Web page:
People in American History Central

This is a list of all entries under the category of People that begin with G.

People Entries Starting with G

There are no entries for the selected category and letter.

Here are some other entries from the selected category.

Jefferson, Thomas
Thomas Jefferson was a Founding Father and the third President of the United States. He is the author of the Declaration of Independence and founded the University of Virginia. He also served as Governor of Virginia, Virginia Congressman, Minister to France, Secretary of State under George Washington and Vice President under John Adams. Learn more »
Longstreet, James
Confederate General James Longstreet is one of the more controversial figures of the American Civil War. When the secession crisis emerged, Longstreet resigned his commission in the United States Army and offered his services to the Confederacy. By October 1862, Longstreet had risen to the rank of lieutenant general and had become one of Robert E. Lee's most trusted subordinates. Longstreet's action, or inaction, at the Battle of Gettysburg created the controversy that tarnished his military legacy in the eyes of many Southerners. Longstreet opposed Lee's headlong attacks of Union forces during that battle. Following the war, Lee apologists, led by Jubal Early, blamed Longstreet's opposition and subsequent belated attack for the Confederate loss. More recent scholarship has questioned that conclusion and attributed much of the anti-Longstreet sentiment to Longstreet's post-war politics, which were unpopular with many Southerners. Learn more »
Lincoln, Abraham
Abraham Lincoln was an American political leader during the 19th century. Rising from humble beginnings, Lincoln was elected as the 16th President of the United States in 1860. Lincoln’s election prompted the secession of several Southern states and eventually the beginning of the American Civil War. Lincoln served as president and commander-in-chief throughout most of the conflict before an assassin’s bullet tragically cut his life short on April 15, 1865. Learn more »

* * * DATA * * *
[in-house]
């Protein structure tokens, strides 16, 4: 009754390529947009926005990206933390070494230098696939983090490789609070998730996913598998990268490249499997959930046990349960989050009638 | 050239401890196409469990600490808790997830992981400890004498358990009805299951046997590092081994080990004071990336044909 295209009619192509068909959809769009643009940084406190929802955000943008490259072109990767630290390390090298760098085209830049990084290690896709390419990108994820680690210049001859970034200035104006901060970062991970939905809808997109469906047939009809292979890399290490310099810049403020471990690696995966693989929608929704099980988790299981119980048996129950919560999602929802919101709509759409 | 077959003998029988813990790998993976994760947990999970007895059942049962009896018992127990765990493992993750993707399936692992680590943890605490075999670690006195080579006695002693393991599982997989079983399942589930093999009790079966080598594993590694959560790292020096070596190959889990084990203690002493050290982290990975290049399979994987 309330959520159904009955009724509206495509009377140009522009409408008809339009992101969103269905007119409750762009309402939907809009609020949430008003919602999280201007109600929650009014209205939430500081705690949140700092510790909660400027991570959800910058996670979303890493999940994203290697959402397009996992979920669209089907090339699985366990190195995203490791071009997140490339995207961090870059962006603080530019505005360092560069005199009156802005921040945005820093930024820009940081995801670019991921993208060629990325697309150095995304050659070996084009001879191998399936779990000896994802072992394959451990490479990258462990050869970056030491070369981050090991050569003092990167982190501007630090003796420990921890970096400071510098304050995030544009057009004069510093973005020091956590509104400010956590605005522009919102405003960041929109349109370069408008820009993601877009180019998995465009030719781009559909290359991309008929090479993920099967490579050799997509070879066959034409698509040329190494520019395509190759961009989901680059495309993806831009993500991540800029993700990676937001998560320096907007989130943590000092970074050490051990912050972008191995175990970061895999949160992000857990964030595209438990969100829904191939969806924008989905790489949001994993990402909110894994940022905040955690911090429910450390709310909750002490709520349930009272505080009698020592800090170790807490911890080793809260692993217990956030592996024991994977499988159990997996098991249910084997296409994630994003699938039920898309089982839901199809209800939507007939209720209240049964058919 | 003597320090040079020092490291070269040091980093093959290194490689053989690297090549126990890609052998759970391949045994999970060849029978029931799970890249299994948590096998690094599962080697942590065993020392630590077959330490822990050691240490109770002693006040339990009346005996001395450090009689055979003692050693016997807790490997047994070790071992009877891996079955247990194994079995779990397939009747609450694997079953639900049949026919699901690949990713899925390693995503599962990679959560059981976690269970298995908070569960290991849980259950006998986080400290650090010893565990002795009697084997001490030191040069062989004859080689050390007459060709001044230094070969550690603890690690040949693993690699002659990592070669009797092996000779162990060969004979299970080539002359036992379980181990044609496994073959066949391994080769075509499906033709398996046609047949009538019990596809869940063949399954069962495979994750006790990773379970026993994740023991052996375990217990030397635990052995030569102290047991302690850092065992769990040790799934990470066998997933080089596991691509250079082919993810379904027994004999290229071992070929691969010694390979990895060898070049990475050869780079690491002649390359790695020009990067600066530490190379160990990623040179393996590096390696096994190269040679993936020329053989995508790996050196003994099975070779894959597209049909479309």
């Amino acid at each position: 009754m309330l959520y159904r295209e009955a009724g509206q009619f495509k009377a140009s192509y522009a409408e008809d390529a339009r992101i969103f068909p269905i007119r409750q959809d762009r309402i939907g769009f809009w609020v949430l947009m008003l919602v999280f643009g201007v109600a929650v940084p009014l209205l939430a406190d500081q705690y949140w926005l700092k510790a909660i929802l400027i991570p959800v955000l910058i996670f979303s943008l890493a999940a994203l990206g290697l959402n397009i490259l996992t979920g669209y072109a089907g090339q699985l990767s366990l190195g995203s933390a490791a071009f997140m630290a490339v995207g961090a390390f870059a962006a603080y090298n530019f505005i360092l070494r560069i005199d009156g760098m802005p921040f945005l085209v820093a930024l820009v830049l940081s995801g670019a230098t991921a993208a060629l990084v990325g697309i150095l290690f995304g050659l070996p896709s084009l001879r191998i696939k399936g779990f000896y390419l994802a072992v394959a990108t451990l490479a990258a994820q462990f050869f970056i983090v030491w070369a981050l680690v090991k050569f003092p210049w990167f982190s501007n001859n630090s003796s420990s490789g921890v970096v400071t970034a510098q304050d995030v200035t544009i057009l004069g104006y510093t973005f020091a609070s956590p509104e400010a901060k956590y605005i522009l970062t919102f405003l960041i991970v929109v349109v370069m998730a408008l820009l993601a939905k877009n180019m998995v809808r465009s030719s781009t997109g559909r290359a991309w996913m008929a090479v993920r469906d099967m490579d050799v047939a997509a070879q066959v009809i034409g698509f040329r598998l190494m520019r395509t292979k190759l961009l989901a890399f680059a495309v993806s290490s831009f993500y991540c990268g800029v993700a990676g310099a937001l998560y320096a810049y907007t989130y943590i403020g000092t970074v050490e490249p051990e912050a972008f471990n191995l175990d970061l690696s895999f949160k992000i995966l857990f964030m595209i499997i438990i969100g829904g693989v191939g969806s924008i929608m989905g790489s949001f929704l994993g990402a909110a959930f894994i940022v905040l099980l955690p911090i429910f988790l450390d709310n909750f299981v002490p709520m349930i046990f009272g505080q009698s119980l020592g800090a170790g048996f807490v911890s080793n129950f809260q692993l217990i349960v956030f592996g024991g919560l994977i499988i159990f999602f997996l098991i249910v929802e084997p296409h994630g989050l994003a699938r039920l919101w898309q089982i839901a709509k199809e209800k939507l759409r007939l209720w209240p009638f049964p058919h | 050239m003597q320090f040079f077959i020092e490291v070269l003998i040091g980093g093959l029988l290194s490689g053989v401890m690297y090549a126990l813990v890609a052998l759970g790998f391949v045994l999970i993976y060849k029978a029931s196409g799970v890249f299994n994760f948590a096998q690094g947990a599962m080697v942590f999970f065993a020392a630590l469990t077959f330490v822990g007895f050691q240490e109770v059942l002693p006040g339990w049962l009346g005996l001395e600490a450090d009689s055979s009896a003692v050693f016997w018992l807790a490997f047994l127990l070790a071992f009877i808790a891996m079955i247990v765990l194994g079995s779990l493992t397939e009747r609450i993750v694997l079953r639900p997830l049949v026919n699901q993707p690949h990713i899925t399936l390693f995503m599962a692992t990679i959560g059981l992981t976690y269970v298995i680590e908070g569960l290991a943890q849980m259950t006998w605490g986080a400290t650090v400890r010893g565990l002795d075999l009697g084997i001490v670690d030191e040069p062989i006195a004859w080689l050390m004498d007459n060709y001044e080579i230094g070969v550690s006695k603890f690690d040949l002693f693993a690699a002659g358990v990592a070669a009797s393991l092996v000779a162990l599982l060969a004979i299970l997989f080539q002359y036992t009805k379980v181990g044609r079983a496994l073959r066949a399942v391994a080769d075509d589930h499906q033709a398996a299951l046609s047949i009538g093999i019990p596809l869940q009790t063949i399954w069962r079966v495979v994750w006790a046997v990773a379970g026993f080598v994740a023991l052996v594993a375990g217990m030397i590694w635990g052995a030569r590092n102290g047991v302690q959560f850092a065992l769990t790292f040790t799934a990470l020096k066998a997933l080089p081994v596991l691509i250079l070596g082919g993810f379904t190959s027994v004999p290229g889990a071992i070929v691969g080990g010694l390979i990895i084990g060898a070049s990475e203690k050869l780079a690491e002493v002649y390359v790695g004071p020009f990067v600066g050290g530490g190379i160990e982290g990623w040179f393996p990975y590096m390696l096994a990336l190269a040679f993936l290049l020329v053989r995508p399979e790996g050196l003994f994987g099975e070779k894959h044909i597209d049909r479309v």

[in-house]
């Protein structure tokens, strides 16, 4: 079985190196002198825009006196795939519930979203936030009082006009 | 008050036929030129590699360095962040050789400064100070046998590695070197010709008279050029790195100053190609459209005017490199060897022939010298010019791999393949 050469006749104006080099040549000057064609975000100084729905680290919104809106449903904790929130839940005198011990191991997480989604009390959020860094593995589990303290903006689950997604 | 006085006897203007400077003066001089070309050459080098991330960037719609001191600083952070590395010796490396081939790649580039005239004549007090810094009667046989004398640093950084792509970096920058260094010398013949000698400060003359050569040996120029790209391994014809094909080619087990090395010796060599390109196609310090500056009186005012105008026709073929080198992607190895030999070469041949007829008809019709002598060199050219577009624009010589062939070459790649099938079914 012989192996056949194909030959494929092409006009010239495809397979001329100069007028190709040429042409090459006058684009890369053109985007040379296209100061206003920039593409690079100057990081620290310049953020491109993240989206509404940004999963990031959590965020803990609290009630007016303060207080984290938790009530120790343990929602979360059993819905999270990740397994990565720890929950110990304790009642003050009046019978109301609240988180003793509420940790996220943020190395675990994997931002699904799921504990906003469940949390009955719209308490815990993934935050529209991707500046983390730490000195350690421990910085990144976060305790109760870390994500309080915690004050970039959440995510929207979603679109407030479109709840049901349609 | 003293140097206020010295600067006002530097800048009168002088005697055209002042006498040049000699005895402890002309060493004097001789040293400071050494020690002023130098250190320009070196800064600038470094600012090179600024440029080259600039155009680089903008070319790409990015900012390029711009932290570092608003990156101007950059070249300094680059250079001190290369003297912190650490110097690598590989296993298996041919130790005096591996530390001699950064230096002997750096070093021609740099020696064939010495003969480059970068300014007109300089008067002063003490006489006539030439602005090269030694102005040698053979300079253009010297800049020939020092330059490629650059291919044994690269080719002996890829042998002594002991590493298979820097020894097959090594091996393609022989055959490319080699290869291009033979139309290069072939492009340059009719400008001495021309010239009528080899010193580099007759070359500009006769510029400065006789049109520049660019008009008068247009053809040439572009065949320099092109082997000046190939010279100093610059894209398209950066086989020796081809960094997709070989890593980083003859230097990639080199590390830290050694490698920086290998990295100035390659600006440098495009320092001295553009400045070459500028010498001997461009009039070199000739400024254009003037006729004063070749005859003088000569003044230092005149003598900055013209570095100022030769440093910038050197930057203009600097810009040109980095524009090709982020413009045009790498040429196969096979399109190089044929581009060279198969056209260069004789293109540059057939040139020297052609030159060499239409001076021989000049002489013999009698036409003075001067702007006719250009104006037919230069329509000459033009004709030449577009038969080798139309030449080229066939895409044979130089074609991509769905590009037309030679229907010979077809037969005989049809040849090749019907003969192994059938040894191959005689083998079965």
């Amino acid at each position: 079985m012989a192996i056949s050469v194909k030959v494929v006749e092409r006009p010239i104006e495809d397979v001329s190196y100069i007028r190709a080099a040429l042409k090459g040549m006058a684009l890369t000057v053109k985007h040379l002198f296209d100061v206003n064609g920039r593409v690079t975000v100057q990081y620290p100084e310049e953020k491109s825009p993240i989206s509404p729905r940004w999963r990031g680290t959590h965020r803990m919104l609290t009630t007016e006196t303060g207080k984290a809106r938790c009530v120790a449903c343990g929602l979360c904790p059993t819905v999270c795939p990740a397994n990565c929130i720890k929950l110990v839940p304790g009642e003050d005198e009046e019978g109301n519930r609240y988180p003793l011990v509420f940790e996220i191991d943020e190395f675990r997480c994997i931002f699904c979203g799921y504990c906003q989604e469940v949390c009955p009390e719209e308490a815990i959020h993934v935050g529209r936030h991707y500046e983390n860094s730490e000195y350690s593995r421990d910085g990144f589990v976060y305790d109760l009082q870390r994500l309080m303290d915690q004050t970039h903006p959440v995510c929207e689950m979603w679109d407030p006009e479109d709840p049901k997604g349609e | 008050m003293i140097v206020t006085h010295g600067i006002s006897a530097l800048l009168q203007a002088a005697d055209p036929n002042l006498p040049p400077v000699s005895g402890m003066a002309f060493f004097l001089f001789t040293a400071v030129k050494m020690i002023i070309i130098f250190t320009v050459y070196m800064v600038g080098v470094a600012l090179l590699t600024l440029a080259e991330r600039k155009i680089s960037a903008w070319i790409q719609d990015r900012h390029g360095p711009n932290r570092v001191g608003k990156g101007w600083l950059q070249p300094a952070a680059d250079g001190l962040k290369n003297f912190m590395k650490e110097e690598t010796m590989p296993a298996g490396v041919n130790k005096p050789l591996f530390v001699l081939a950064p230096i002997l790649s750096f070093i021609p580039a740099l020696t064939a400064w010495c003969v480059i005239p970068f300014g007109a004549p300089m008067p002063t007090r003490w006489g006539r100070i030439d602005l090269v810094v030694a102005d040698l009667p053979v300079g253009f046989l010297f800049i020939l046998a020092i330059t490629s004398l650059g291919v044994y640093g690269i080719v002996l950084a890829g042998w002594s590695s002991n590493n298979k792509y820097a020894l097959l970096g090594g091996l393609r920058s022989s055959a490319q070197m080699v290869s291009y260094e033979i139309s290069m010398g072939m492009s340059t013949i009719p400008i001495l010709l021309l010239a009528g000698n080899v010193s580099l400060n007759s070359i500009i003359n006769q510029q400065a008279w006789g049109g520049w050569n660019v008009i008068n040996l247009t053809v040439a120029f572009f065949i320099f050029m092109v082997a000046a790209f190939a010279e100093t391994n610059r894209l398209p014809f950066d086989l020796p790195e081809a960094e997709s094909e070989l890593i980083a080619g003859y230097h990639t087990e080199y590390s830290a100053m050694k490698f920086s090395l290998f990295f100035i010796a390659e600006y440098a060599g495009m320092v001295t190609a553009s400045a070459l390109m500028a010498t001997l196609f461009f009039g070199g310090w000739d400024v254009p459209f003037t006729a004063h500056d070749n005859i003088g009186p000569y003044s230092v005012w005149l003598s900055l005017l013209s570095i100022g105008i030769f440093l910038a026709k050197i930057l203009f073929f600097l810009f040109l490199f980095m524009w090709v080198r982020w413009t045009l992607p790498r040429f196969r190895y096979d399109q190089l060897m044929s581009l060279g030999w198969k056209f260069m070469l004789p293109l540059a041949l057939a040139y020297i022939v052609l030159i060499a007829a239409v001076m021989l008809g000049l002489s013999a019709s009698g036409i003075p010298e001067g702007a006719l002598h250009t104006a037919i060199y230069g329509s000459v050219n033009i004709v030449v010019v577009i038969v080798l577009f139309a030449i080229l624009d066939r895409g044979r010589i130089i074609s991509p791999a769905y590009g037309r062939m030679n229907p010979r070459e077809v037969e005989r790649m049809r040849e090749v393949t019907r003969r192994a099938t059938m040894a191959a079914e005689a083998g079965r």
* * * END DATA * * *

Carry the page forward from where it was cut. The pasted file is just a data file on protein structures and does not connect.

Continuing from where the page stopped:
Paine, Thomas
Thomas Paine was a Founding Father, the philosopher of the American War for Independence, and a true revolutionary. His essays and pamphlets, especially Common Sense, noted for its plain language, resonated with the common people of America and roused them to rally behind the movement for independence. Following the American Revolution, Paine immigrated to Europe where the British government declared him and outlaw for his anti-monarchist views, and where he actively participated in the French Revolution. Learn more »
Madison, James
James Madison was the fourth President of the United States and a principal author of The Federalist Papers. Madison is considered by some to be the "Father of the Constitution." Learn more »
Rush, Benjamin
Benjamin Rush was a Founding Father, Signer of the Declaration of Independence, Member of the Continental Army, and advocate for the ratification of the United States Constitution. Rush was also a prominent physician, educator, and proponent of women's rights and the abolition of slavery. Learn more »
Revere, Paul
Paul Revere was an American patriot who was an active participant in the movement for independence before the American Revolution. His famous "Midnight Ride" from Boston to Lexington, on April 18, 1775, to warn American patriots about advancing British troops was later immortalized in a poem written by Henry Wadsworth Longfellow in the 1860s. Learn more »
Adams, Samuel
Samuel Adams was a Founding Father, member of the Continental Congress, Signer of the Declaration of Independence, and a leading proponent of colonial independence from Great Britain. After the Revolution, Adams served four terms as Governor of Massachusetts. Learn more »
Adams, John
John Adams was a Founding Father, America's First Ambassador to the Court of St. James and the Second President of the United States. He was also the first Vice President, serving two terms under George Washington. Learn more »
Washington, George
George Washington led the Continental Army to victory over the British in the Revolutionary War. He then served two terms as the first President of the United States under the Constitution. Learn more »